My point is that both sides can (and do) claim to be holding true to scriptural principles. It is therefore wrong to claim that one side is ditching scriptural principles and therefore will not pray for healing etc.

My original argument was that when choosing between two seemingly conflicting scriptural requirements (male headship vs gender equality) then it is entirely appropriate, valid and valuable to look at wider factors to help decide which is the over-riding concern.

When choosing whether is it more important to follow Biblically based rules for gender roles or to follow biblical principals of equality and justice. I believe it is right to bring in other factors such as:

  • The teaching and life of Jesus. Which did he require more. Following rules or justice and love?
  • Which passages are focused more on particular contexts and which appear to be more general

Plus the ones that got me into trouble here.

  • Which Biblical principle has the most potential for harming God’s people
  • Which Biblical principle makes our communities look more like the God we worship

For me there is little doubt. Systems that lock power away from certain members of society have a history of causing abuse and harm (eg apartheid, slavery, racism). For me with my experiences there is no doubt that male headship falls into this category. It does not mean all men who claim male headship are abusers, but it does have more potential for that to happen.

Chris wrote:

The logical extension of your
argument would be that Scripture would never command or commend any
relationship unless it can always be achieved perfectly. That this is
not true can be readily seen in the various sections in support of
parenthood, government, marriage etc.

Actually I think Jesus does demand perfection from us. His moral and ethical standards are sky high. eg be holy as God is holy, no divorce, looking with lust is wrong, sell all we have to feed the poor, … However, his response to those who fail is always to show mercy, offer fogiveness and to accept and include (eg tax collectors & zealots as disciples, restoration of Peter after betraying Jesus, …).

So Jesus does call us to perfect relationships and yet forgives and accepts us when we fail.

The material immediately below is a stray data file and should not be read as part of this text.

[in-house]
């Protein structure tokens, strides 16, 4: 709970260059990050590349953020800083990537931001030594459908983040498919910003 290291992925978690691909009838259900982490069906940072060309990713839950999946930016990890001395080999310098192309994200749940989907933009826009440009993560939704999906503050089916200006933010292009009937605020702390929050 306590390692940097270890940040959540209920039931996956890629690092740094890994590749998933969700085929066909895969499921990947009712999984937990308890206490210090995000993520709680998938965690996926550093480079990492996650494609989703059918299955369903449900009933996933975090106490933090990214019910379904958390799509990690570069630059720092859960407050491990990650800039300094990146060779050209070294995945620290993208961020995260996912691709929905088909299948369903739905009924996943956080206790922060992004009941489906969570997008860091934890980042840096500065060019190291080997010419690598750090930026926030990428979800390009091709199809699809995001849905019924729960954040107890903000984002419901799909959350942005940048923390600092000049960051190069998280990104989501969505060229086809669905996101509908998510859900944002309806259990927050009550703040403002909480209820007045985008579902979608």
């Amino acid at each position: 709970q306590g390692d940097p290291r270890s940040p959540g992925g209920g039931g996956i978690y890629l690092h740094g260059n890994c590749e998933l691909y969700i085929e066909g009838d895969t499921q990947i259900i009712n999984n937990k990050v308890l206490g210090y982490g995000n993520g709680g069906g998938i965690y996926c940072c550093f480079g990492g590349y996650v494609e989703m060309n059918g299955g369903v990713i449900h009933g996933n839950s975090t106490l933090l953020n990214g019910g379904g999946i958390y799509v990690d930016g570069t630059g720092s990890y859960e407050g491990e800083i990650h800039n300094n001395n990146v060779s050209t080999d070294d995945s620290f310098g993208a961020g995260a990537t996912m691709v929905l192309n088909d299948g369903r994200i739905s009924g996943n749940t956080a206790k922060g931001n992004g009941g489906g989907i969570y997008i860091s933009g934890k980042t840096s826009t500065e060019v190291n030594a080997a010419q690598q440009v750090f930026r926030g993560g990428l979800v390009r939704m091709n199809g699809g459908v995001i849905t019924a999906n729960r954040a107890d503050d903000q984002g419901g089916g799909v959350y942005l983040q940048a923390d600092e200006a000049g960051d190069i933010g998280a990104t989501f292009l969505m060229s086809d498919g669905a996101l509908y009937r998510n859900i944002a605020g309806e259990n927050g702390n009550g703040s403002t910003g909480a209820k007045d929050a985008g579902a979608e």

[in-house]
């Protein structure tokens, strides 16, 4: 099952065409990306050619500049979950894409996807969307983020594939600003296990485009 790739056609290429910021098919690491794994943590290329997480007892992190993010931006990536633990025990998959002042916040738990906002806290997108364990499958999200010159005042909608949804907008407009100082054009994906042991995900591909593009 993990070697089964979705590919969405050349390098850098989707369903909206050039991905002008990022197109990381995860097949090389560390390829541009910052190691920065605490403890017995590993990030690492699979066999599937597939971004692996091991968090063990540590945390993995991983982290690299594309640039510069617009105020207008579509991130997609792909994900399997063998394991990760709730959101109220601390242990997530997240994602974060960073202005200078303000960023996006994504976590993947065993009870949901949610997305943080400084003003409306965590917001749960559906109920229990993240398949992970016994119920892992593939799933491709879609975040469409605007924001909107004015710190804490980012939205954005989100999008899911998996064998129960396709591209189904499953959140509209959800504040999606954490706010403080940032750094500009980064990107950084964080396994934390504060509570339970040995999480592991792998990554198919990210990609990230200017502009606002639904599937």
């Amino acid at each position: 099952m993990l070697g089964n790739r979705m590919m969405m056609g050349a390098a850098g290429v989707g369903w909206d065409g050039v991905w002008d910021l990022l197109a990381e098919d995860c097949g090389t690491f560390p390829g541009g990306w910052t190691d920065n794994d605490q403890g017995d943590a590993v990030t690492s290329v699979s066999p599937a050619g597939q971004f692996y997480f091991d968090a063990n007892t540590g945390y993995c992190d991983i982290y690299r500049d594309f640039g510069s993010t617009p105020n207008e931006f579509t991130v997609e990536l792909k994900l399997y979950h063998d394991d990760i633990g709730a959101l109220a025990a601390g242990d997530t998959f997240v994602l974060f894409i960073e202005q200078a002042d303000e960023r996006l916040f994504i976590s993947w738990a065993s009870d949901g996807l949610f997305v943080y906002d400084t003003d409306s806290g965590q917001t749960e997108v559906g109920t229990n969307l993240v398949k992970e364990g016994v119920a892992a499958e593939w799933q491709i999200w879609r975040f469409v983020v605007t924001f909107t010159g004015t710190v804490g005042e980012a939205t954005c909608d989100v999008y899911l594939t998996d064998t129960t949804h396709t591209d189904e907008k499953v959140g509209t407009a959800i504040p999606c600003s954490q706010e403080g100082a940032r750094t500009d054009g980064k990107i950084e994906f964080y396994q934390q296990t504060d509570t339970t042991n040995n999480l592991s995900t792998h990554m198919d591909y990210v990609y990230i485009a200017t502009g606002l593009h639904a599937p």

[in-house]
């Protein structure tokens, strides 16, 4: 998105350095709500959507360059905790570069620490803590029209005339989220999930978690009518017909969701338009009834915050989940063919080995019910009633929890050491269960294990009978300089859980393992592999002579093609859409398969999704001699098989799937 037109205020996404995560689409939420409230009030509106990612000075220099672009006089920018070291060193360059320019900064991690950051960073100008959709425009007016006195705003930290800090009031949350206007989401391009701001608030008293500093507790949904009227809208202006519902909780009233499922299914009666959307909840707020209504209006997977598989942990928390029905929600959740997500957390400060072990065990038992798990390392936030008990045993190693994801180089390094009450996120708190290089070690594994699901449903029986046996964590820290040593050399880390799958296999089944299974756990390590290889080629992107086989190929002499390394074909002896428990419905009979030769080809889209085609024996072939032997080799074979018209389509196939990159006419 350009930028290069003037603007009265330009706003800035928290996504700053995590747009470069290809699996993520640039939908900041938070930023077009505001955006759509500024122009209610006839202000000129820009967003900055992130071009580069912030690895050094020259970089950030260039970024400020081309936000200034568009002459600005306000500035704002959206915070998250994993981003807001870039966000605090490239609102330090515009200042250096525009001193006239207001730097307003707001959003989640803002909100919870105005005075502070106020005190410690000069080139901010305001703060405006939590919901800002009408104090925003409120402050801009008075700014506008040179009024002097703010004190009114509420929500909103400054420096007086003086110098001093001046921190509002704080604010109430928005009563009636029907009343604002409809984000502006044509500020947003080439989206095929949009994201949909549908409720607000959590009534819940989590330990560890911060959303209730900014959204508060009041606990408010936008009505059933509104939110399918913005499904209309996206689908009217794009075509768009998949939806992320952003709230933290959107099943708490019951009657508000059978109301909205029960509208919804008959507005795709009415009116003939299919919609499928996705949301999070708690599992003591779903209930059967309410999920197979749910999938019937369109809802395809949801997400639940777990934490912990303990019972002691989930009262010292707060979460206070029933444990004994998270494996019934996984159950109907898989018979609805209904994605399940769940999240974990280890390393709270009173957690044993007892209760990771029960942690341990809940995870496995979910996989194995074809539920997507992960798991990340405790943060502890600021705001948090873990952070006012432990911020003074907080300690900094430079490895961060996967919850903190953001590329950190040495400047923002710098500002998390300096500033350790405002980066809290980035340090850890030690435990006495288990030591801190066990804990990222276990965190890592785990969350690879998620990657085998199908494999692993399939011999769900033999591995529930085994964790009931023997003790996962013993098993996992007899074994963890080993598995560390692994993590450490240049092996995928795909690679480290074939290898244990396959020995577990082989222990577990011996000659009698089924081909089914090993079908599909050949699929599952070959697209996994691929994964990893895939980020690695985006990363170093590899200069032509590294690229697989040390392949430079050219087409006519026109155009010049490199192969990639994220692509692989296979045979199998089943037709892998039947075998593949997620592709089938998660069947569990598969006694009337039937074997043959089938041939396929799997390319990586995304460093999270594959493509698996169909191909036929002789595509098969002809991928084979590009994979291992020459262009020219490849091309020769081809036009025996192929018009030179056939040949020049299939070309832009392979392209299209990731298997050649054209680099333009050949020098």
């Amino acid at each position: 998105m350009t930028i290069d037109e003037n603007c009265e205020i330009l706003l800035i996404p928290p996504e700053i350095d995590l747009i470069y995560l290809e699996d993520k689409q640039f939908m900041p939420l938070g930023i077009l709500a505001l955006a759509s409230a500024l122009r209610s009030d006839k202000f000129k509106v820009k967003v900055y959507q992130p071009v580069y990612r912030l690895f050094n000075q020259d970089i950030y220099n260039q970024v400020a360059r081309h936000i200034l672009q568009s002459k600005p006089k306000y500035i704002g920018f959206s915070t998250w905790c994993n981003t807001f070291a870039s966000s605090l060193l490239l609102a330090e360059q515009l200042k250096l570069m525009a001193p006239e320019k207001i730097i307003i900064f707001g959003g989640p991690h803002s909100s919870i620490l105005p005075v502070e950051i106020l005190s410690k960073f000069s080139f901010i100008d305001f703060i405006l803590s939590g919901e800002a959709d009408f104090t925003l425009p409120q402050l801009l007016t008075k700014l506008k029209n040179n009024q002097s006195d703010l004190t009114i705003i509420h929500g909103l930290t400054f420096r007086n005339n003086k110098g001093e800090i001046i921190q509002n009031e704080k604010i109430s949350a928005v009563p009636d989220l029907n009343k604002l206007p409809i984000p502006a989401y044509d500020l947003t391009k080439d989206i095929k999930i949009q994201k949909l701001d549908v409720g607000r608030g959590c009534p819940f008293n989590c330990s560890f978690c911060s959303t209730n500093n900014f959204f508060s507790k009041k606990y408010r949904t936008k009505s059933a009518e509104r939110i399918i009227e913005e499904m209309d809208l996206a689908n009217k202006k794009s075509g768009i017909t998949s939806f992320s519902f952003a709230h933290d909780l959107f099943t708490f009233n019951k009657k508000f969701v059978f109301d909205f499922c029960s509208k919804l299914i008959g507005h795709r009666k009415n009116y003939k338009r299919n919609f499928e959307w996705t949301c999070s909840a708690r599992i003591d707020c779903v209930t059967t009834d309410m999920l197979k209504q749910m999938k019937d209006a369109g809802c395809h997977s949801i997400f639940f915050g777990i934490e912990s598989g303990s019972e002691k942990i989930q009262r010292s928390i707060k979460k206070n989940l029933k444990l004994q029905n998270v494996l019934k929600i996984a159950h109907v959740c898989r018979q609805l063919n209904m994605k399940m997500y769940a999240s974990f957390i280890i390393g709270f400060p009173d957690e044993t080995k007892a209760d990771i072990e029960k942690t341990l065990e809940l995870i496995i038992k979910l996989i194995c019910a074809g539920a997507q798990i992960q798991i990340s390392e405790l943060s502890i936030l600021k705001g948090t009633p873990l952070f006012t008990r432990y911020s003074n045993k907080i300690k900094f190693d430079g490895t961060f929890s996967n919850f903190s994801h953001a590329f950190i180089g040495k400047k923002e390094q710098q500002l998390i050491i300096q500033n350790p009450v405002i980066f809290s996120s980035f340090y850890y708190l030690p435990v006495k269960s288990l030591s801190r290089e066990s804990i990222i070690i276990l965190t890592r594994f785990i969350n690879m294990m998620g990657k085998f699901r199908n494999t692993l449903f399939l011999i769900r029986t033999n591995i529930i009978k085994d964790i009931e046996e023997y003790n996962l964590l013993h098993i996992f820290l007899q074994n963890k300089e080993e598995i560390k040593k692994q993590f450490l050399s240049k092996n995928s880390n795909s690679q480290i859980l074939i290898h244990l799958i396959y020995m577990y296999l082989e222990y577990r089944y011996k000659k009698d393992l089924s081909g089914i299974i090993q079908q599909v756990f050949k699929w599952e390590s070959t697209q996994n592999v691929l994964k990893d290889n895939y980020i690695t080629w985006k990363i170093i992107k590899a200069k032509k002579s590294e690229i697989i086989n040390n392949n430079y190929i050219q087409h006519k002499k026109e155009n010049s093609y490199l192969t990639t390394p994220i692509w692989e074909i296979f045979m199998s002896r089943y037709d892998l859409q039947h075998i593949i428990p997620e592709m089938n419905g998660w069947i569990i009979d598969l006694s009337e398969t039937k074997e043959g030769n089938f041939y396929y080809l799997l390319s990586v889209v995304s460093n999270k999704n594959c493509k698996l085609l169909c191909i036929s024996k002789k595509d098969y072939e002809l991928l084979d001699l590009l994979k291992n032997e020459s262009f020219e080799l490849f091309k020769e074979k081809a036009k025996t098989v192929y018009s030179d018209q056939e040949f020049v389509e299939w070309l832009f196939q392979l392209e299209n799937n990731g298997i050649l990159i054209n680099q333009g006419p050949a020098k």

How is this relevant to gender relations. I am not entirely sure, but I repeat my belief that Jesus does not demand that women submit to men but to him. He will never abuse or cause harm whereas men have a long history of doing so.

Bwahoa, goes on to make some valid points that it may be unreasonable for me to suggest New Frontiers show there is room for other views on this subject. Personally I do think it is appropriate for a Chrurch to say this is what we believe but humbly recognise that not all others agree and that they will have fellowship with, work with and lovingly accept those who disagree. In fact I think all Churches should do this.

What is interesting is that what
Mark Driscoll actually said is that this would be a key area of
criticism. Looks like that is one thing he got right!

Yes but we should not fall into the trap of thinking this makes him right.

No conspiracy here

Just to reassure everyone that there is no conspiracy here.

Yesterday Gil left a comment on the post 42: New Frontiers and Women. It shows up in the list of recent comments, it shows up in the comment feed, I got a copy by email and it is in the management interface as a visible comment. However, it does not appear to be displayed on the actual post itself. I have no idea why, other more recent comments on other posts are displaying fine.

Anyway the comment was:

Hi Dave, what has happened to a whole load of other posts made on this subject. They seem to has gone ?

    * Commenter name: gil

My response is that I have not deleted any posts, I have looked through the lists of posts and don’t think there are any missing. Google shows quite a few related posts from me: New Frontiers Women – Google Search. Anyone else think something has got lost?

While looking at this I realised that I had not responded to the last couple of comments on the post from
Blue, with a hint of amber and Chris E. So I am writing a post to address their concerns with "scriptural principles"